Ian Tattersall – Masters of the Planet


Fifty thousand years ago – merely a blip in evolutionary time – our Homo sapiens ancestors were competing for existence with several other human species, just as their precursors had done for millions of years. Yet something about our species distinguished it from the pack, and ultimately led to its survival while the rest became extinct. Just what was it that allowed Homo sapiens to become masters of the planet? Ian Tattersall, curator emeritus at the American Museum of Natural History, takes us deep into the fossil record to uncover what made humans so special. Surveying a vast field from initial bipedality to language and intelligence, Tattersall argues that Homo sapiens acquired a winning combination of traits that was not the result of long-term evolutionary refinement. Instead, the final result emerged quickly, shocking our world and changing it forever.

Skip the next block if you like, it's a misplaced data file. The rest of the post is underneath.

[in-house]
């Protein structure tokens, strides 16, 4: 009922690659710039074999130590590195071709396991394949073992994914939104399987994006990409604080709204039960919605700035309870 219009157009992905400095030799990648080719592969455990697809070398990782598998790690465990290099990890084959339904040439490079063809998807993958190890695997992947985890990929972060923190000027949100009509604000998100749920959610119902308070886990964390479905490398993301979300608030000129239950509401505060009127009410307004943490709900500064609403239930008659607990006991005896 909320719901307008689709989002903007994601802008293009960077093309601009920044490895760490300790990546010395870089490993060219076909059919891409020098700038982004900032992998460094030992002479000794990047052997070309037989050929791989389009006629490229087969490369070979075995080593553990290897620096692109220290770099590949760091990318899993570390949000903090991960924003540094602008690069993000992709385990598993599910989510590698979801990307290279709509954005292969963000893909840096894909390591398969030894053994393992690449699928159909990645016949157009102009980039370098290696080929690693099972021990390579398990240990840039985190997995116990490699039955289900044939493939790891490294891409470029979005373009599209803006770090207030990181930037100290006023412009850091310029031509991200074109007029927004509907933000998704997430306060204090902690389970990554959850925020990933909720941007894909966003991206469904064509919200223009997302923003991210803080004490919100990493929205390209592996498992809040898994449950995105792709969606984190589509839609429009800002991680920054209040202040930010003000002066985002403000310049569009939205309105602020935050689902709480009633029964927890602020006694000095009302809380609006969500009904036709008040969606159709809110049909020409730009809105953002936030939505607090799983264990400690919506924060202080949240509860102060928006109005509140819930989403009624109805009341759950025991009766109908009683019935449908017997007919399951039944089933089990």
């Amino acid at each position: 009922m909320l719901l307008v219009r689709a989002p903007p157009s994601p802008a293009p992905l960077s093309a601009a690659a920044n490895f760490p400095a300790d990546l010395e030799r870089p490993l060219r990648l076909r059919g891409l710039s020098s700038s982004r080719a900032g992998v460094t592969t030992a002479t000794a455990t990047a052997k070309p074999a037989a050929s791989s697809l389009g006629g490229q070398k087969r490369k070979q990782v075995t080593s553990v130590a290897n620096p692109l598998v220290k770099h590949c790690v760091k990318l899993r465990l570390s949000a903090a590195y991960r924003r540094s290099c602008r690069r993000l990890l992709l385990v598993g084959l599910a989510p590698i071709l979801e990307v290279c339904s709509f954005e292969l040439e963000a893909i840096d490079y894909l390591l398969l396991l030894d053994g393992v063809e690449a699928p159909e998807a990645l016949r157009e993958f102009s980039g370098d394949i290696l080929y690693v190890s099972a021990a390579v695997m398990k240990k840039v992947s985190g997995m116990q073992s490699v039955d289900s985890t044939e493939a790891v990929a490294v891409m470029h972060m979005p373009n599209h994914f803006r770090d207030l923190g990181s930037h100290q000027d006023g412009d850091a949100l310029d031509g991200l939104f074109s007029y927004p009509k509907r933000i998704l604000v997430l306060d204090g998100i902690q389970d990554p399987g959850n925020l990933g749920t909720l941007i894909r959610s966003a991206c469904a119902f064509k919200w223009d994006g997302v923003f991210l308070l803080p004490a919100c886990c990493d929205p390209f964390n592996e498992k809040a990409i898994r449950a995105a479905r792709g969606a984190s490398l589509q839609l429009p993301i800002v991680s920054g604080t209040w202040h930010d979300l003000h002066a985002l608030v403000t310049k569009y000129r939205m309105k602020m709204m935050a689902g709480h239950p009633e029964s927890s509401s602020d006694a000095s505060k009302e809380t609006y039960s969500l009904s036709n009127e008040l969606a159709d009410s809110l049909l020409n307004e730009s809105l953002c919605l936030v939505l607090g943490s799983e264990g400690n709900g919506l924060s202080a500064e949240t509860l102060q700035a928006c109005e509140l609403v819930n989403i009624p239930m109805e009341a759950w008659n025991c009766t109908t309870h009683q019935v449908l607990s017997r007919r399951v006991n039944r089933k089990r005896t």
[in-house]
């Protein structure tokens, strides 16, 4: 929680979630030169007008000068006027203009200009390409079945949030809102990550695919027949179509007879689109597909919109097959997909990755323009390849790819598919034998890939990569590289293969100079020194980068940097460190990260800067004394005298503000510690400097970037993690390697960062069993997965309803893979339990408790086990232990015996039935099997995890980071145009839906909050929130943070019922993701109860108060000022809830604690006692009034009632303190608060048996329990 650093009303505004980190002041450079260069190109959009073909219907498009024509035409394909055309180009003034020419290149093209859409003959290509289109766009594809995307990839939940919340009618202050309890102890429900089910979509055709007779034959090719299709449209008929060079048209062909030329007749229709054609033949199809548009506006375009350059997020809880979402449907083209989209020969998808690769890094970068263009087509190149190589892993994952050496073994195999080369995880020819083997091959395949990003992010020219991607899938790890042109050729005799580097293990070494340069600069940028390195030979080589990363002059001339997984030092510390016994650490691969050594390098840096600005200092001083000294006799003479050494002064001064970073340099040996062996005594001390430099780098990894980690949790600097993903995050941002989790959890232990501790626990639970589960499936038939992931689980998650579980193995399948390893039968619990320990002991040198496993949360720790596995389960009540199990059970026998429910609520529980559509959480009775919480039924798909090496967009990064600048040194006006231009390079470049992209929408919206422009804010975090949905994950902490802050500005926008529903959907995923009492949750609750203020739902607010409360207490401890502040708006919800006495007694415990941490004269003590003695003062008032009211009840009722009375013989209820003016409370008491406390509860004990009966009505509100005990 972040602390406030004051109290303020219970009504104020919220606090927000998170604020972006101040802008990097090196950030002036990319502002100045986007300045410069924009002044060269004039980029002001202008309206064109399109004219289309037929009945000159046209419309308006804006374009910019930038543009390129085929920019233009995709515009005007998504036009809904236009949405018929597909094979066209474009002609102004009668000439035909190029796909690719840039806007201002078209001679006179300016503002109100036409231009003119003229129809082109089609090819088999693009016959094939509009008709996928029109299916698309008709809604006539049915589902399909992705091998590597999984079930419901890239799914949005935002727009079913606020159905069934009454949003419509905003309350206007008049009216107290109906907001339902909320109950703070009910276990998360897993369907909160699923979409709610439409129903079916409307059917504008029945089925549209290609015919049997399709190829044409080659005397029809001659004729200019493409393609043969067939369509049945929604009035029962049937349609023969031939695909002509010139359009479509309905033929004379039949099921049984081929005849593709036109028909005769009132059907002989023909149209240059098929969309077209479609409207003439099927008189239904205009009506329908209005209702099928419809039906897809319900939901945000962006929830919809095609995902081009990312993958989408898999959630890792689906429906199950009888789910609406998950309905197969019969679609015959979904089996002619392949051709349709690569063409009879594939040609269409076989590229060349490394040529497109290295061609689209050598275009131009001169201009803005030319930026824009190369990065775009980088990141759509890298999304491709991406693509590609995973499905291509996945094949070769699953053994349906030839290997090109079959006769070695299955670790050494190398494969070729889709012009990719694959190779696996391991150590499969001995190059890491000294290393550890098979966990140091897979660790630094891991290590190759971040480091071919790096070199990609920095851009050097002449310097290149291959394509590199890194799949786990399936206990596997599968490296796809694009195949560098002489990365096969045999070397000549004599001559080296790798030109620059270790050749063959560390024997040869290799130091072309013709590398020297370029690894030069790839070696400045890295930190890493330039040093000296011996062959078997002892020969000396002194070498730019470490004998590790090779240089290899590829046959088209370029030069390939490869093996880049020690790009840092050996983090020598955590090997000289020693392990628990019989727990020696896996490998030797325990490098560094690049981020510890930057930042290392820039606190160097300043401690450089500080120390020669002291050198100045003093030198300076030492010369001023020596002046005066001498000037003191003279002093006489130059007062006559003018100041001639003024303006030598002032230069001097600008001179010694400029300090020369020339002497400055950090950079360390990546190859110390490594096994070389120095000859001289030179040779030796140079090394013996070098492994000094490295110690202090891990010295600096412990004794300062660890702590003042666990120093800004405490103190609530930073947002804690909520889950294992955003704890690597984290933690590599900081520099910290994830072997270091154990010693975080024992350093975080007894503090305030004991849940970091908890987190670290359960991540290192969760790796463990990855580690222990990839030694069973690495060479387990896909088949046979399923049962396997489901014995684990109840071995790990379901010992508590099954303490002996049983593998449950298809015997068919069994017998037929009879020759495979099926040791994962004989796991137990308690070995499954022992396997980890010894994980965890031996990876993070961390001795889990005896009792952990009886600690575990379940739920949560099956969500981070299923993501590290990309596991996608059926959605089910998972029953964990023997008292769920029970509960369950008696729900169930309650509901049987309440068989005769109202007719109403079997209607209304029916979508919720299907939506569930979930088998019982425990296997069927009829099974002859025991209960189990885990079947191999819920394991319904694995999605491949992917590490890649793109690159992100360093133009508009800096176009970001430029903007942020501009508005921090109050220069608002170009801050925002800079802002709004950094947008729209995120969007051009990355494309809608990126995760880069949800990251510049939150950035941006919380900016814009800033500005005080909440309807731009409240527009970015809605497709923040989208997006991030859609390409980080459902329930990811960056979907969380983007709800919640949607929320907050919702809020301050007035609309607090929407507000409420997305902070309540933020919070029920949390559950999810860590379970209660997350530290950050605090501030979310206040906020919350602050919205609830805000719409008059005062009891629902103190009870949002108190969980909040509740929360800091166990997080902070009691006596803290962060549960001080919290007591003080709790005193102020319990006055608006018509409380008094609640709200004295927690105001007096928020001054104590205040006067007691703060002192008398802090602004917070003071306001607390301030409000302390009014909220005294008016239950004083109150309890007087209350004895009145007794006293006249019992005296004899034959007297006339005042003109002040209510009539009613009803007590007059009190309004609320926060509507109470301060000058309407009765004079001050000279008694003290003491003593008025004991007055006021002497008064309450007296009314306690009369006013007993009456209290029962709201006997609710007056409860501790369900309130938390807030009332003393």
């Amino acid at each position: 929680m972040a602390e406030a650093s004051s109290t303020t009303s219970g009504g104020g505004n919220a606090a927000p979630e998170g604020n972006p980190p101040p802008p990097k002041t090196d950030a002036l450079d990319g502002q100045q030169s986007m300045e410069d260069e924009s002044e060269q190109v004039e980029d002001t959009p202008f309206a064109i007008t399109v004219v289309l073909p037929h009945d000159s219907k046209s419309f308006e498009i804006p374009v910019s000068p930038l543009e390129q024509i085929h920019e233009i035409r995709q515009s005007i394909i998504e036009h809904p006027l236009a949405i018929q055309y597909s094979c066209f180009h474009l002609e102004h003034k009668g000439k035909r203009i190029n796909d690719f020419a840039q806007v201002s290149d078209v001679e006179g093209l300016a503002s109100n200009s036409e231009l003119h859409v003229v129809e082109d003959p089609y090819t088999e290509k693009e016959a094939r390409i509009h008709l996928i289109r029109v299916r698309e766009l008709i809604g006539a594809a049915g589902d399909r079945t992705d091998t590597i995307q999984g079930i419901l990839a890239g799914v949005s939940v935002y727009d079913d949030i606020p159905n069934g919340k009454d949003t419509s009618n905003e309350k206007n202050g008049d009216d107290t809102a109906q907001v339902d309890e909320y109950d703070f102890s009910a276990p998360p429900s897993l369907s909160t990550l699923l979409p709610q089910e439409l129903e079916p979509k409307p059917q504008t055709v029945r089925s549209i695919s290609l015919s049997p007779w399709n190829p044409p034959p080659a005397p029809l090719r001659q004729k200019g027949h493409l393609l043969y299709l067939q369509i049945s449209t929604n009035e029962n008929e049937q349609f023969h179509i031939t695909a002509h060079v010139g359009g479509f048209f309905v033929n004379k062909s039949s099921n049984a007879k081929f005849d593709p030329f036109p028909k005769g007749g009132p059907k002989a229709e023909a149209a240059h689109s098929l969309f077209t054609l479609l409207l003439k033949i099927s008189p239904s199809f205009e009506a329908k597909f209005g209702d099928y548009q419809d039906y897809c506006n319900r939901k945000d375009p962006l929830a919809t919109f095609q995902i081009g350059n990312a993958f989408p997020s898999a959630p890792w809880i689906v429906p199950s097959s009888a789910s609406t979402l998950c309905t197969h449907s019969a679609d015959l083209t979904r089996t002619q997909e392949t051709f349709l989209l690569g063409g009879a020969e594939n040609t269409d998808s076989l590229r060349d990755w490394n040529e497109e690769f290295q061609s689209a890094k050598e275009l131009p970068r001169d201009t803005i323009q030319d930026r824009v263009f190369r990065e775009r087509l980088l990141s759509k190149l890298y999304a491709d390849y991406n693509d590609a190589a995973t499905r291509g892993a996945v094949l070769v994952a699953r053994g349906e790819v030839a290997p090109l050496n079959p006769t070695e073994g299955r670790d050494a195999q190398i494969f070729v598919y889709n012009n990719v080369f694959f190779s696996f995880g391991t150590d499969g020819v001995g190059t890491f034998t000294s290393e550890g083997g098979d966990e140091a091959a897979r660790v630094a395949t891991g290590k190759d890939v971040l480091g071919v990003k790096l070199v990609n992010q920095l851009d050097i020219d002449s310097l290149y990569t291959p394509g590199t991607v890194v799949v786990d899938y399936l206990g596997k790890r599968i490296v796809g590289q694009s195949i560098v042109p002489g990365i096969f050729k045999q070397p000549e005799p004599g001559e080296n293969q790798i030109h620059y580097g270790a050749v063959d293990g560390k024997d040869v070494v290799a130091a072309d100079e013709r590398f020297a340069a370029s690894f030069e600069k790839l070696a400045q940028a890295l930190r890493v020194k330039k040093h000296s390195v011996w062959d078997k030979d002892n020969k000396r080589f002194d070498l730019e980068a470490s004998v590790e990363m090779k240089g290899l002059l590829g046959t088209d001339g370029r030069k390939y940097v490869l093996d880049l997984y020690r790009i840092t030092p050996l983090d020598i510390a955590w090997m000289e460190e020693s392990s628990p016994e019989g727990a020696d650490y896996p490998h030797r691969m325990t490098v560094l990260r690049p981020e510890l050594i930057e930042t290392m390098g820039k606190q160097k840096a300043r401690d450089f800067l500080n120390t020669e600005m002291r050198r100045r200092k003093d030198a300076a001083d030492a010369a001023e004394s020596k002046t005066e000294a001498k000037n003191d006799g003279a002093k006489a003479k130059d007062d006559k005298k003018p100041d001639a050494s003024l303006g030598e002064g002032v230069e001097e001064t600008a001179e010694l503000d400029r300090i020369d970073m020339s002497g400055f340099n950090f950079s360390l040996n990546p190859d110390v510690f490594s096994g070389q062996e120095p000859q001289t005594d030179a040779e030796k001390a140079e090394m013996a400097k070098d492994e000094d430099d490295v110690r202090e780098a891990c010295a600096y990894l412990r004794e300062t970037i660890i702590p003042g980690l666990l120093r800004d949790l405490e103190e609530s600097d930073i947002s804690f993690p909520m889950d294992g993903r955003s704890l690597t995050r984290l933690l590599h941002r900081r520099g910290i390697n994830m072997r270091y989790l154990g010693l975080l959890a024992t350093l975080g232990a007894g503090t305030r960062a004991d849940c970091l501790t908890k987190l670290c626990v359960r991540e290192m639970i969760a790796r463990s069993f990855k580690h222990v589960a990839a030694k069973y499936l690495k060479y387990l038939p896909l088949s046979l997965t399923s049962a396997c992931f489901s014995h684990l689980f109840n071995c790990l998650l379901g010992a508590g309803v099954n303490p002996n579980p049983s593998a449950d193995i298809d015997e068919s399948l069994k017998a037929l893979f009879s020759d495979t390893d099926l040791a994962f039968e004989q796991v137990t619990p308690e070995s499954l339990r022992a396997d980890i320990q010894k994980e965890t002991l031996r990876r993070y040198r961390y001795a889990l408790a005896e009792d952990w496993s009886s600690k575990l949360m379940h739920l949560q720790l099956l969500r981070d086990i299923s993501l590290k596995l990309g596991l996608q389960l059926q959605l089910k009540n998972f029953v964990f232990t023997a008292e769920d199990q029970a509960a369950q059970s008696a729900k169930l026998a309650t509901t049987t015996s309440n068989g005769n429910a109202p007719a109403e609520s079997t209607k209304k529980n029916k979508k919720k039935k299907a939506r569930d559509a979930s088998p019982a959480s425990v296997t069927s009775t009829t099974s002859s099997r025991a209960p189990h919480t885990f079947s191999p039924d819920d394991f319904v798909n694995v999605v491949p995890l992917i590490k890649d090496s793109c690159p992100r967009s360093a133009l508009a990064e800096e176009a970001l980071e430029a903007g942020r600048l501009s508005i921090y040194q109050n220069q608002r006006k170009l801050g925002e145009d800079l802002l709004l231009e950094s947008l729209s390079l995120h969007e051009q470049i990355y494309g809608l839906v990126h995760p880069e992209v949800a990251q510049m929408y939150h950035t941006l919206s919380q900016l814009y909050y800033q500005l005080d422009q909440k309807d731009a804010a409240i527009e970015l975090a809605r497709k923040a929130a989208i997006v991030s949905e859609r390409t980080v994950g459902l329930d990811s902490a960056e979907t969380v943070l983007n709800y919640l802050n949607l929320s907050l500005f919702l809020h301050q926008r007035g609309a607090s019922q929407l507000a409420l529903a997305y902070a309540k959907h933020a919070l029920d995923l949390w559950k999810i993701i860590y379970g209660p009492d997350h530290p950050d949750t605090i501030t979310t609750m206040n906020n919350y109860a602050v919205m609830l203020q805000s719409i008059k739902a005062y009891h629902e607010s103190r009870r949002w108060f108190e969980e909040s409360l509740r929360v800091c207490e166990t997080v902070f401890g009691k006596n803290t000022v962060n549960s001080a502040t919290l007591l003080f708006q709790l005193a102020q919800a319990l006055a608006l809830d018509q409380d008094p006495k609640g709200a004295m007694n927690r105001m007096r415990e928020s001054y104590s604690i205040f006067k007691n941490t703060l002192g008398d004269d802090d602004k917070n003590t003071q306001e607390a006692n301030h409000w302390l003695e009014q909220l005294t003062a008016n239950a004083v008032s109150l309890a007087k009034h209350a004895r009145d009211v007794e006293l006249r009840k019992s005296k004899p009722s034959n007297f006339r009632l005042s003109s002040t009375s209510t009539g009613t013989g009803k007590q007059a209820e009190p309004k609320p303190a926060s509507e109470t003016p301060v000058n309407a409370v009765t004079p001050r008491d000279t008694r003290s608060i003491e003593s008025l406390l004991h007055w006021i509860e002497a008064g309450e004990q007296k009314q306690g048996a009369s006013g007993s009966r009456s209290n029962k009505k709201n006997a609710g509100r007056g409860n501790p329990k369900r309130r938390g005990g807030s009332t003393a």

Author: Ian Tattersall
Narrator: Bob Souer
Duration: 8 hours 43 minutes
Released: 19 Dec 2002
Publisher: Tantor Audio
Language: English

User Review:

correspondence coarse

This book is written in the non-condescending language geared towards an intelligent non-expert, giving a strong and non-sensationalized overview of one of the most fascinating areas in modern science. The book covers roughly the time from the divergence from our common ancestor with chimpanzees to the formation of speech. It acknowledges and dismisses many popular misconceptions about human origins (such as our ancestors learning to stand in order to see over tall grasses) and matter-of-factly states questions that remain open and why they are so. Overall I learned quite a bit from this book and look forward to future developments in this rapidly progressing field that may answer some of those still-open questions.